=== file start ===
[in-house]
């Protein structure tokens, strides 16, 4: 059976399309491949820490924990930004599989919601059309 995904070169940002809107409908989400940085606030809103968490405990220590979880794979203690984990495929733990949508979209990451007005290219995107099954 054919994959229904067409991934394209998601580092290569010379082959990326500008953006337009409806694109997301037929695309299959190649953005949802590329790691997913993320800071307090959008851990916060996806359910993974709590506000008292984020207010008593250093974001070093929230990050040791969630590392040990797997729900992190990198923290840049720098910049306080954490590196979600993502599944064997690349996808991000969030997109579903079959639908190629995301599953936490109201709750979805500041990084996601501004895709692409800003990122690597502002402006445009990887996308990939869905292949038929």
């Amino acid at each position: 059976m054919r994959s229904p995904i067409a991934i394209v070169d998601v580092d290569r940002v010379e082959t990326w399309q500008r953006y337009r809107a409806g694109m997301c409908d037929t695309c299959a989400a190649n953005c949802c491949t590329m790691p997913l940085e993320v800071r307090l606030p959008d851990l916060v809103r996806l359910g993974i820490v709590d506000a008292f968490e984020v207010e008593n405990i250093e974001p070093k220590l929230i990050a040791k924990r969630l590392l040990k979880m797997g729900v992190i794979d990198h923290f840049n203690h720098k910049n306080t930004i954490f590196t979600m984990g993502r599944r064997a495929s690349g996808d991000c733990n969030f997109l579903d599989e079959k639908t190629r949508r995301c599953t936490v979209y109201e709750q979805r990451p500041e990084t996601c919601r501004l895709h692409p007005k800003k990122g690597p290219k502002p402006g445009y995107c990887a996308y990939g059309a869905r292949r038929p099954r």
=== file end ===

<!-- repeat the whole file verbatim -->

[in-house]
């Protein structure tokens, strides 16, 4: 059976399309491949820490924990930004599989919601059309 995904070169940002809107409908989400940085606030809103968490405990220590979880794979203690984990495929733990949508979209990451007005290219995107099954 054919994959229904067409991934394209998601580092290569010379082959990326500008953006337009409806694109997301037929695309299959190649953005949802590329790691997913993320800071307090959008851990916060996806359910993974709590506000008292984020207010008593250093974001070093929230990050040791969630590392040990797997729900992190990198923290840049720098910049306080954490590196979600993502599944064997690349996808991000969030997109579903079959639908190629995301599953936490109201709750979805500041990084996601501004895709692409800003990122690597502002402006445009990887996308990939869905292949038929």
């Amino acid at each position: 059976m054919r994959s229904p995904i067409a991934i394209v070169d998601v580092d290569r940002v010379e082959t990326w399309q500008r953006y337009r809107a409806g694109m997301c409908d037929t695309c299959a989400a190649n953005c949802c491949t590329m790691p997913l940085e993320v800071r307090l606030p959008d851990l916060v809103r996806l359910g993974i820490v709590d506000a008292f968490e984020v207010e008593n405990i250093e974001p070093k220590l929230i990050a040791k924990r969630l590392l040990k979880m797997g729900v992190i794979d990198h923290f840049n203690h720098k910049n306080t930004i954490f590196t979600m984990g993502r599944r064997a495929s690349g996808d991000c733990n969030f997109l579903d599989e079959k639908t190629r949508r995301c599953t936490v979209y109201e709750q979805r990451p500041e990084t996601c919601r501004l895709h692409p007005k800003k990122g690597p290219k502002p402006g445009y995107c990887a996308y990939g059309a869905r292949r038929p099954r």